MSU freshman awarded National Black Farmers Association scholarship

Contact: James Carskadon

A.J. Bland (Photo by Beth Wynn)

STARKVILLE, Miss.—Mississippi State University agribusiness student A.J. Bland is among 21 U.S. students to receive a National Black Farmers Association scholarship.

Bland, a Tunica native, is the recipient of a $5,000 scholarship that will help him pursue his degree in agribusiness. The FCA Foundation, the charitable arm of automotive company FCA US LLC, and the National Black Farmers Association recently announced the scholarship recipients.  The $100,000 in scholarships awarded by the two organizations will help students pursue agriculture-related degrees.

Bland, who grew up on a family farm, is the only Mississippian in the 2016 cohort of NBFA scholarship recipients. In addition to studying agribusiness, Bland is pursuing a minor in accounting.

“This scholarship is helping me pay for all the things I need to learn to get more into the agriculture phase of my life and become more successful,” Bland said. “This is a huge help.”

NFBA is a non-profit organization that represents African-American farmers and their families in the United States. The organization’s education and advocacy efforts have been focused on civil rights, land retention, access to public and private loans, education and agricultural training and rural economic development for black and other small farmers.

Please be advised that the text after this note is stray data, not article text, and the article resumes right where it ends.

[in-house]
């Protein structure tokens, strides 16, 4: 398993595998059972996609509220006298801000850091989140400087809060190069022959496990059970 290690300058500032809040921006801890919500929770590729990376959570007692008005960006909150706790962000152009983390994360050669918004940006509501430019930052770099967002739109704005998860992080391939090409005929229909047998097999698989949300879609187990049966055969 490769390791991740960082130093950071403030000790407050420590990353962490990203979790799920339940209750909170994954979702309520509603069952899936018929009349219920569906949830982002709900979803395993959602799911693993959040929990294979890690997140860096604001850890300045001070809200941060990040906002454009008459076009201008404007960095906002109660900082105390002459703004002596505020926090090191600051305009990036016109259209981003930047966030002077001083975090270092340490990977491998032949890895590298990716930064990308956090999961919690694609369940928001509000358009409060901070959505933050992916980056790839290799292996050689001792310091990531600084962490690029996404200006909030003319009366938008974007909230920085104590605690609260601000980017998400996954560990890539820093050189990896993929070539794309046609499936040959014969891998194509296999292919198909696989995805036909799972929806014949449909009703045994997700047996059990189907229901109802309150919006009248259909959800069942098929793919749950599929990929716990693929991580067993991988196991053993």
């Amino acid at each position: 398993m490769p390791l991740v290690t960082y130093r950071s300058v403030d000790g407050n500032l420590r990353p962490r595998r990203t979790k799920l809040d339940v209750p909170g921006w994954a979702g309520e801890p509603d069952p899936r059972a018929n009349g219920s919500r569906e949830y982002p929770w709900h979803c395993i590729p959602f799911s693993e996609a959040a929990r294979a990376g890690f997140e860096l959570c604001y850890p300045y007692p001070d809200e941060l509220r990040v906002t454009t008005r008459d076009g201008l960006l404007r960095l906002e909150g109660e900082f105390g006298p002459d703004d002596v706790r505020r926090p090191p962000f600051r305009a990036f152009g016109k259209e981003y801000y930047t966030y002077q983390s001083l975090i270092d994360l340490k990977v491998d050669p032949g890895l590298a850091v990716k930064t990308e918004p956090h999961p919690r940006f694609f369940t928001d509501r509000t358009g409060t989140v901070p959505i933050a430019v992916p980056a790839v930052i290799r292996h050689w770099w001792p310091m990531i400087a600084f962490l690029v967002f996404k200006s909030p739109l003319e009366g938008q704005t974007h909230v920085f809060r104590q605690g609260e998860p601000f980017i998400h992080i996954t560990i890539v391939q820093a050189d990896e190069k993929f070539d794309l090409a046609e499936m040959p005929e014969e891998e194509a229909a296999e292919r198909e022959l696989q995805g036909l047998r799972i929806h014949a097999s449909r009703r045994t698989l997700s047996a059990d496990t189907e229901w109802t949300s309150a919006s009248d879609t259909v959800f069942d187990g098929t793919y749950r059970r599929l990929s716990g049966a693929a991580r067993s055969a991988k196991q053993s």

“The plight of the black farmers and the loss of black-owned farms have been a major issue for well over 100 years,” said John Boyd, Jr., president of the National Black Farmers Association. “In 1910, nearly 1 million black farm families owned over 15 million acres of land. Today, less than 45,000 black farm families own 3 million acres. The NBFA Scholarship program will begin to address black land loss. This year’s recipients represent a new era of future farmers and agricultural leaders.”

Bland’s father, Anthony, works as an MSU Extension agent in Tunica County. He regularly shows his farm to 4-H students in the area.

“It’s very important to me because it’s very rare to see African-American farmers these days,” Bland said. “Both my dad and my uncle pushed me into agriculture so I could go and help people see how it is.”

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Tuesday, October 4, 2016 - 10:31 am